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Charlotte florist gives flowers to 800 widows on Valentine's Day

A Charlotte, North Carolina, florist is flipping the script on Valentine's Day by surprising hundreds of widows across her city with flowers and gifts. 

Ashley Manning, owner of Pretty Things by A.E. Manning, plans on Tuesday to deliver goodies to roughly 800 local widows or people without partners through the Valentine's Day Widow Outreach Project, a nonprofit she started. 

The initiative began in 2021, when Manning and a team of volunteers made 125 deliveries on the holiday.

This year, the organization has plans to deliver care packages to 800 widows, whose names and addresses were provided by other community members. Manning raised $50,000 and amassed more than 1,000 volunteers to support the effort. 

The project grew out of a simple gesture Manning made three years ago.

"I made an arrangement for my son's preschool teacher and she was taken aback by it. It meant a lot to her," Manning, a mother of four, told CBS MoneyWatch. 

Ashley Manning, founder of the Valentine's Day Widow Outreach Project, plans to deliver 800 bouquets this year.  Pretty Things by A.E. Manning / Instagram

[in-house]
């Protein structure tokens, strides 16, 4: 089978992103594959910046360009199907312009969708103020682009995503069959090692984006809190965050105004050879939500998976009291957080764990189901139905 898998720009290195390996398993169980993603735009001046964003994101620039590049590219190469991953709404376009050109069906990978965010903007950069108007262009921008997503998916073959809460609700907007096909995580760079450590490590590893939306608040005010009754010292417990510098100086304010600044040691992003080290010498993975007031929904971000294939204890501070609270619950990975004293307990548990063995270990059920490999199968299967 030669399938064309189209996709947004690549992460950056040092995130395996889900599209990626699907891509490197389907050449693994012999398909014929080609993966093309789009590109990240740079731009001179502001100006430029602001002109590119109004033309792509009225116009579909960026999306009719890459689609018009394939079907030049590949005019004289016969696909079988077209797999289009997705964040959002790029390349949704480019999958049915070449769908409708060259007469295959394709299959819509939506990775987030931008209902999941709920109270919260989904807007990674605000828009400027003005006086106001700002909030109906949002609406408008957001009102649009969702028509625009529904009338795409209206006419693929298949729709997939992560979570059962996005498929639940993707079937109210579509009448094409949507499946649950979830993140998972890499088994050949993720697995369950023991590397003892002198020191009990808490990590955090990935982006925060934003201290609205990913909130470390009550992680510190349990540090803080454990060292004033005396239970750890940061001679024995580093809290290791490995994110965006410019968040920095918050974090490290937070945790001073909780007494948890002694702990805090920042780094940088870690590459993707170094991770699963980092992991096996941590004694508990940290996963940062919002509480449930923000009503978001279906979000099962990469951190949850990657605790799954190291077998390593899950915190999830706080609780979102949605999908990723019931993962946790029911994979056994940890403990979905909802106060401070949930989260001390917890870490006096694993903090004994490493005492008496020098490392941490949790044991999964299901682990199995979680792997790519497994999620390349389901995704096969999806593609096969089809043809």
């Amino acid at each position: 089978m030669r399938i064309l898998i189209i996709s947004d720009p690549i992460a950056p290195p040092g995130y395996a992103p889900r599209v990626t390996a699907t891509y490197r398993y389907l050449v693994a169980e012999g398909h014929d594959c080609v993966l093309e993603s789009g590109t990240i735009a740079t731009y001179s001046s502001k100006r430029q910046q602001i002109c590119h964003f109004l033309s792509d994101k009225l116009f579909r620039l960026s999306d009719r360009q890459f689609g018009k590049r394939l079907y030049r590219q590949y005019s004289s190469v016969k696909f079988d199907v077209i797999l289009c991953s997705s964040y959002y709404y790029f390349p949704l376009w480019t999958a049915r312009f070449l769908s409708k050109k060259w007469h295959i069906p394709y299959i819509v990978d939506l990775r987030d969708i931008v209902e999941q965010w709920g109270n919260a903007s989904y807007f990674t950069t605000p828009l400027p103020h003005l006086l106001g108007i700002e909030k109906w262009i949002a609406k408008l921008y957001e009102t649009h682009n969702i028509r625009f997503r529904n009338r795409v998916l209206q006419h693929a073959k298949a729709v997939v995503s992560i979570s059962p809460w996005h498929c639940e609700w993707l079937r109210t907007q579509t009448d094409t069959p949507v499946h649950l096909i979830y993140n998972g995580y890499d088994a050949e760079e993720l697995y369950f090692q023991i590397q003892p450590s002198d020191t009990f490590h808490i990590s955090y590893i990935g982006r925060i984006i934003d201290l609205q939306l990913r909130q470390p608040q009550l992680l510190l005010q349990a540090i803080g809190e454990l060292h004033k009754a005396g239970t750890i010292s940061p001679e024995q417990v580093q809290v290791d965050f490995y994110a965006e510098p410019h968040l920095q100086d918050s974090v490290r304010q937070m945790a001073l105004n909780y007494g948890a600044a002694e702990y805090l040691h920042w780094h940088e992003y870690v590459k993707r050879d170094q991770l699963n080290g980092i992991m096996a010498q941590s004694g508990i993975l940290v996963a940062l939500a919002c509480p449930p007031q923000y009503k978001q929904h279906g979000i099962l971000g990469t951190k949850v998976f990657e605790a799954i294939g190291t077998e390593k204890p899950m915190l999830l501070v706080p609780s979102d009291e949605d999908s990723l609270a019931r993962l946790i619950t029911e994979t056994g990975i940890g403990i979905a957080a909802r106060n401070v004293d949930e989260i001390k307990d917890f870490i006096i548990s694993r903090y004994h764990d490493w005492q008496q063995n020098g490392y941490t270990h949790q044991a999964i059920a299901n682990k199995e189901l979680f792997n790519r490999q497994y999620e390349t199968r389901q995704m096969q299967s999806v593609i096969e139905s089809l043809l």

A former pharmaceutical sales rep, she had only recently turned her hobby — floral arrangement — into a small business. From there, she added a nonprofit arm. 

"I had a little platform and was able to ask people in my community through Instagram to help with outreach. The first thing to fill up was the volunteer list," Manning said. 

She now focuses the bulk of her time on the charity effort and does no regular business on Valentine's Day. 

"The first year I thought I could, but it was a disaster and will never happen again," she said. "The widow outreach takes hundreds of hours of planning and logistics to get all 800 deliveries out."

It's rare to get a knock on the door in this digital age, Manning said, noting that most gift recipients are pleasantly surprised — and often baffled.

"It's a total surprise, and there is a lot of confusion. But on a day that may be sad, you open your door and there's a young person there with a bouquet and gifts saying, 'We just want you to know you're loved today and every day.'"

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"When we see the smiles on peoples' faces, it's encouraging to know there are a lot of good people in this world and it takes one movement to create a ripple effect," Manning added. 

She hopes that similar initiatives will sprout in other cities. 

"Historically, you celebrate Valentine's Day with your loved one, but when you meet widows, they would give anything to celebrate with their loved one. We have flipped the script and turned it into a holiday that is not just for people who are married or have a partner to celebrate with," Manning said.

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